In the mixed Arab and Jewish city of Acre, the holiday festival of Eid al-Fitr that marks the end of Ramadan would normally see families mingling freely and taking their children to fairs and on boat rides along the coast.
But fear and mistrust pervaded the Israeli port's nearly deserted centre on Thursday, as one resident issued a warning not to speak Hebrew in the old part of the city and a second demanded to see a third's identity papers.
Often held up as an example of Arabs and Jews living alongside each other in relative calm, Acre is an ancient city on the Mediterranean coast with two other names - Akko in Hebrew, and Akka in Arabic.
That co-existence has been shattered by the escalating rocket fire and air and artillery strikes between Israel and Gaza that have inflamed cross-communal violence nationwide between Israel's Jewish majority and its 21% Arab minority.
"They say Gaza is spiralling out of control, but what is happening here scares me more," said Majd Abado, an Arab resident of Acre.
Amid reports of Arab and Jewish youths attacking each other that Reuters could not immediately confirm, over half a dozen Acre residents said they were frightened to leave home for fear they would be mistaken for an Arab, or for a Jew.
On Tuesday, protesters torched a police station in the city and smashed its windows. On Thursday, in an apparent show of force, several dozen police in riot gear marched past a Crusader-era fort towards the station to inspect the damage.
A popular theatre that puts on shows in both Arabic and Hebrew said it had cancelled all planned performances this week due to the violence.
"We are living together here, Jews and Arabs, with good relations," said Moni Yosef, 63, of the Acco Theatre Center. "This theatre (employs) Jews, Arabs, Christians, Muslims, Druze, like a family. And (when) someone (causes) trouble from the outside, it affects all of us."
Pleas by religious leaders have done little to head off the fighting in this and other towns in an outbreak of strife that Israel's president has lamented as a "senseless civil war". read more
'Ninety-nine percent are against this'
Tensions had risen in the Arab community in recent weeks, fuelled by the threat of Palestinian evictions in East Jerusalem and police raids on Al-Aqsa Mosque, the third holiest site in Islam after Mecca and Medina.
But they have escalated dramatically since Hamas launched rockets at Israel and Israel struck back with air and artillery bombardments on Gaza, in violence that has killed at least 83 Palestinians and seven Israelis this week.
Mostly peaceful night protests by Arabs turned angry, with some torching cars, police stations and a synagogue, and mobs of Jews attacked Arabs in their cars or on the street.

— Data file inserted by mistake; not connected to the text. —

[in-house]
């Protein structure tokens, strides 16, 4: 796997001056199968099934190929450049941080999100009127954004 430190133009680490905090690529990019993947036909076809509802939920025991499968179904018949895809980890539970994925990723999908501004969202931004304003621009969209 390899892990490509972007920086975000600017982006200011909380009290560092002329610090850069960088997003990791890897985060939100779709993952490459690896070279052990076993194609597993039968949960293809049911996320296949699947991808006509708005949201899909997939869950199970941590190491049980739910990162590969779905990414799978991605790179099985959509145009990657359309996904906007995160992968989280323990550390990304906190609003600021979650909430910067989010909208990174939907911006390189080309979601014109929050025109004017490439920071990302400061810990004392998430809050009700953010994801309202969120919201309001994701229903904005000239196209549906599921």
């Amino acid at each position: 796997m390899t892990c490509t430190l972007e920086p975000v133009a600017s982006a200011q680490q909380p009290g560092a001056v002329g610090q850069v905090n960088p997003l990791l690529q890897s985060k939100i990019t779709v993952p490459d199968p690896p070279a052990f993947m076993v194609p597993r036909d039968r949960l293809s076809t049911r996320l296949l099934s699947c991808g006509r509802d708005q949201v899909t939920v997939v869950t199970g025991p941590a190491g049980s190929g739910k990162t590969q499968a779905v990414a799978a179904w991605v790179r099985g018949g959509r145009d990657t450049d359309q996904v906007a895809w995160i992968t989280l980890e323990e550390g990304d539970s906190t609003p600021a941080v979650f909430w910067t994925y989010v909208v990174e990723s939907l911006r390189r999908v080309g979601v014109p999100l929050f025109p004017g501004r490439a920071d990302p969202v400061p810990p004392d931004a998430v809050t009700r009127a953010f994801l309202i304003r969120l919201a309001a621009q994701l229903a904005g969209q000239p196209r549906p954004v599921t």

In a refrain repeated by many in the city of 55,000, around 30% of whom are Arab, Acre's Abado blamed the violence there on outsiders and small groups of youths.
"Ninety-nine percent of people here are against this," he said.
Israel's Arab minority is mostly descended from Palestinians who lived under Ottoman and then British colonial rule, remaining in what became Israel when the country was created in 1948.
Muslim, Druze or Christian, most are bilingual in Arabic and Hebrew, and feel a sense of kinship with Palestinians in the occupied West Bank and the Gaza Strip.
This kinship, and the fact that most do not serve in the Israeli military, leads some Israelis to view them with suspicion, especially on the far right.
Despite holding Israeli citizenship, many say their communities, from the fertile Galilee in the north to the Negev desert in the south, face discrimination in areas such as education and housing.
'Don't speak Hebrew'
Acre's history dates back some 4,000 years. Its walled old city bears remnants of its long past, including a towering, green-domed mosque.
The old city today is inhabited mainly by Arabs, while Jews dominate in its modern suburbs.
Down an old alley from the Al-Jazzar Mosque, Arab residents were surveying damage to an historic Turkish bathhouse that was torched overnight and had its front doors ripped to the ground.
As a single man approached, the three residents, two of them youths, asked in Hebrew to see the man's ID. The man declined, saying in Arabic that he was Arab, and went on his way.
It was not clear how widespread such requests were.
Another man warned a Reuters correspondent "not to speak in Hebrew in the old city ... just say 'as-salamu alaykum'" - 'Peace be upon you' in Arabic.
Arab media commentators say the current unrest may have been sparked by events in Jerusalem, but that it goes deeper.
Disaffection increased in 2018 when Prime Minister Benjamin Netanyahu's government passed a "nation-state" law that, many Arabs said, reduced them to second-class citizens by giving Jews "exclusive right to national self-determination" in Israel.
It stipulated: "Israel is the historical homeland of the Jewish people and they have an exclusive right to national self-determination in it".
Urging a restoration of calm on Thursday, Sami Abou Shahadeh, an Arab lawmaker in Israel's parliament, wrote on Twitter: "The violence being directed against Jewish citizens, and against Palestinian citizens by extremist organisations, and which is not being addressed by law enforcement, is a red line that requires immediate resolution and international intervention."